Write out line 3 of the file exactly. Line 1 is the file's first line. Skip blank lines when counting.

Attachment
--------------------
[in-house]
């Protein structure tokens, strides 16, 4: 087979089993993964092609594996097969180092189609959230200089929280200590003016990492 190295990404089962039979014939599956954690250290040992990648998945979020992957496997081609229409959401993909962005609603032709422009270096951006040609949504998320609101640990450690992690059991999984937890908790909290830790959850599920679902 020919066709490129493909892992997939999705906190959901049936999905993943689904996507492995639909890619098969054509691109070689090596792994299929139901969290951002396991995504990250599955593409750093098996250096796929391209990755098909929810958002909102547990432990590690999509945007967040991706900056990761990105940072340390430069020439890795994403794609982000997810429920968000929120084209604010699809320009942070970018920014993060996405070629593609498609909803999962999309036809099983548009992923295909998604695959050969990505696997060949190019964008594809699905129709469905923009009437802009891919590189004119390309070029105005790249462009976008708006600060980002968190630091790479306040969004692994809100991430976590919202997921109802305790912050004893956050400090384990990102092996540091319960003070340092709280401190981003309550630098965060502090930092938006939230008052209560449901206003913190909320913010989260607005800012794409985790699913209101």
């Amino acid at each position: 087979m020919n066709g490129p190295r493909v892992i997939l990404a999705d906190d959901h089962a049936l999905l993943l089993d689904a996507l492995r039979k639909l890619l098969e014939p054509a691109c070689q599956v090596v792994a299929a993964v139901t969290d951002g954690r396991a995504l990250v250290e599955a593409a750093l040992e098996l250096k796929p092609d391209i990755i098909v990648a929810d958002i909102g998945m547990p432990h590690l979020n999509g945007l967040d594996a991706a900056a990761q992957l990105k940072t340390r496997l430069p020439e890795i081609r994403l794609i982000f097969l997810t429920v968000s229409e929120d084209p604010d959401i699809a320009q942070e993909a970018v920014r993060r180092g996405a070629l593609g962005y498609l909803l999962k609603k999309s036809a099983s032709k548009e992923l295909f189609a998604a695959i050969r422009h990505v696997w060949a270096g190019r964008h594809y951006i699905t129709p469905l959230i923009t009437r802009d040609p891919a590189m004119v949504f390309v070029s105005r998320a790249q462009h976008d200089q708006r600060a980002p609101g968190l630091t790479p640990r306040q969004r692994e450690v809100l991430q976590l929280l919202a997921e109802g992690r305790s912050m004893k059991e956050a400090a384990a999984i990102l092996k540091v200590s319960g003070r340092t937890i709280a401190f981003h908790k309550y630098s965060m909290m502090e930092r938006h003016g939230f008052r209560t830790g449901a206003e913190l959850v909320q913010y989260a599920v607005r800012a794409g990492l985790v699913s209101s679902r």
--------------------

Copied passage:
């Amino acid at each position: 087979m020919n066709g490129p190295r493909v892992i997939l990404a999705d906190d959901h089962a049936l999905l993943l089993d689904a996507l492995r039979k639909l890619l098969e014939p054509a691109c070689q599956v090596v792994a299929a993964v139901t969290d951002g954690r396991a995504l990250v250290e599955a593409a750093l040992e098996l250096k796929p092609d391209i990755i098909v990648a929810d958002i909102g998945m547990p432990h590690l979020n999509g945007l967040d594996a991706a900056a990761q992957l990105k940072t340390r496997l430069p020439e890795i081609r994403l794609i982000f097969l997810t429920v968000s229409e929120d084209p604010d959401i699809a320009q942070e993909a970018v920014r993060r180092g996405a070629l593609g962005y498609l909803l999962k609603k999309s036809a099983s032709k548009e992923l295909f189609a998604a695959i050969r422009h990505v696997w060949a270096g190019r964008h594809y951006i699905t129709p469905l959230i923009t009437r802009d040609p891919a590189m004119v949504f390309v070029s105005r998320a790249q462009h976008d200089q708006r600060a980002p609101g968190l630091t790479p640990r306040q969004r692994e450690v809100l991430q976590l929280l919202a997921e109802g992690r305790s912050m004893k059991e956050a400090a384990a999984i990102l092996k540091v200590s319960g003070r340092t937890i709280a401190f981003h908790k309550y630098s965060m909290m502090e930092r938006h003016g939230f008052r209560t830790g449901a206003e913190l959850v909320q913010y989260a599920v607005r800012a794409g990492l985790v699913s209101s679902r």